Unfortunately, that night while lying in bed, my foot had a more pronounced ache than normal. I had not even removed the boot for walking yet and it already seemed worse. As anxiety consumed my thoughts, we called the answering service (something I never do). To my pleasant surprise, the operator connected us with the doctor right away who assured me this is somewhat normal because he “really firmly manipulated it to assess the function and clinical symptoms.” He recommended icing it, taking anti-inflammatories, and keeping it in the boot the next three days and then resuming his purported plan. This made sense to me since we did do aggressive assessments after the conservative evaluation revealed nothing painful or abnormal. With the connective tissue disorder I have, it’s also normal to have tendon and ligament dysfunction coupled with extremely tight muscles, so he hypothesized that some of the calf raises and foot mobility against resistance had merely aggravated my muscles and tendons in the area.

I am optimistic about the treatment, care, and plan and delivered by the new doctor, but at the same time, my hesitation to remove the boat and start walking is rational. Not only has it taken so long to get to this precarious point of potentially healing, but the blatantly contradictory advice begs the question as to who is right and whom to trust. The answer lies within me. It is my responsibility and within my control to carry out whatever I deem best. It’s my foot and I’m the one who is experiencing the injury. More so than ever, I must listen to my body and pay close attention to my symptoms and needs. I plan to try carefully weaning out of the boot as instructed all while directly focused attention toward the area to monitor the physical response. I must strike an informed balance between heeding caution and restraining my anxiety so it doesn’t pollute my assessment. I pray that it has healed and can handle incrementally more sneaker time, but I am mentally prepared to dial it back if need be. This entire injury has been one of the most trying exercises of patience, maintaining faith and hope, and discipline. There have been more than many moments where I was ceded that I’d never walk again, let alone run. The future is still enshrouded in mystery, but the ominous gray cloud that used to conceal the bleak outlook portended, now looks lighter and brighter. My fears and worries are not gone, but they are better balanced by optimistic hopes for restored function, painless miles, and endless smiles.

Interview

Interviews rarely scare me. I’ve applied for hundreds of jobs over my working lifetime and gone on dozens of interviews. This is not hyperbole. One could argue this has largely been a waste of time, and sometimes it has been, but it has also helped me amass a ton of experience answering and asking important questions and diffusing the nervousness inherent in such meetings. Most of the time, I feel so practiced and familiar with the questions because they are often predictable ones I’ve previously tackled. I seem to be diabolically self-aware: uncannily so in certain aspects of my life and beyond blind (if such a condition exists) in others. Luckily, the former tends to apply to employment-related screening questions. Akin to how I study, catalog, and memorize social behaviors and expectations, I readily store and retrieve informative and eloquent responses to questions I’ve previously encountered. Even under pressure, I can grab from memory and regurgitate an appropriate response. For this reason, interviews don’t rattle me. Usually.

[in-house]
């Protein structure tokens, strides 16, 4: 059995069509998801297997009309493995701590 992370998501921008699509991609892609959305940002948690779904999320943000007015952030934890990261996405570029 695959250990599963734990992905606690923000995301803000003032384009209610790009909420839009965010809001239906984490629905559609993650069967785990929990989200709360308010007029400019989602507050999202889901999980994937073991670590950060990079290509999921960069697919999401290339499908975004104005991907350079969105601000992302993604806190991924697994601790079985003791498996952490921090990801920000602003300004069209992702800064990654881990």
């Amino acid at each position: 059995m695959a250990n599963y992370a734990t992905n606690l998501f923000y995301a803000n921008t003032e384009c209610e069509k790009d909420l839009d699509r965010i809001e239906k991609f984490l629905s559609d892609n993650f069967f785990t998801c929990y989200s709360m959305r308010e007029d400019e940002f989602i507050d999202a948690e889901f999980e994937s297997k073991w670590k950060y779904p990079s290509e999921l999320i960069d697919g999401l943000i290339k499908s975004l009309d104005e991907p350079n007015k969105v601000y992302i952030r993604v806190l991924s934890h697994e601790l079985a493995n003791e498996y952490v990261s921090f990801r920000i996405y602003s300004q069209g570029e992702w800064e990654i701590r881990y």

Yesterday, was an exception. I was confidently navigating a video conference interview for an interesting part-time job I happened upon in my current job search. (Even though I have a job that I love, I usually keep my eyes out for appealing and potentially viable opportunities because I’m an independent contractor so one of the few downsides of my position is its lack of security.) The questions were clear and I answered them comfortably. Admittedly, I did have more anxiety surrounding this interview than normal because the employer is a professional I’ve looked up to for a long-time, unbeknownst to him. His work is iconic in his field and he’s as much of a celebrity to me as Brad Pitt or Jennifer Aniston is to most (or whomever is hot these days!). I’ve followed his work religiously over the years and so to actually connect one-on-one, even in interview style, felt like an amazing and exciting opportunity. Of course, he knows nothing of me because I have no measurable public persona or impact, and certainly not one that would have spread to him. After the initial fangirl nerves reflective of being in the (virtual) presence of my guru were swallowed, I felt giddy and lucky to have the time to connect. This excitement lent a palpable energy to the conversation and somewhat of a natural rapport was quickly established. I figured this would bode well for my candidacy for the position because I seemed engaged, attentive, and genuinely eager, which I absolutely am. Then, things rapidly veered South: an unprecedented question.

“Tell me one thing about you that I can’t get from your resume or cover letter?”

It seemed like a fair, and interesting question, but it caught me off-guard. While I had been all too quick to answer the other predictable questions rather expressively and confidently, I took my first long pause and inserted the time filler, “hmmm…good question…” then repeated it as if asking myself the same thing.

I knew what I wanted to say (perhaps the elephant in the room of being autistic or my crippling PTSD and anxiety?), but I felt that would instantly quell my chances at the position and was too complicated to divulge without ostensibly trying to defend myself as still a capable worker (it’s amazing how the prevailing opinion is that these “issues” would make me a subpar employee).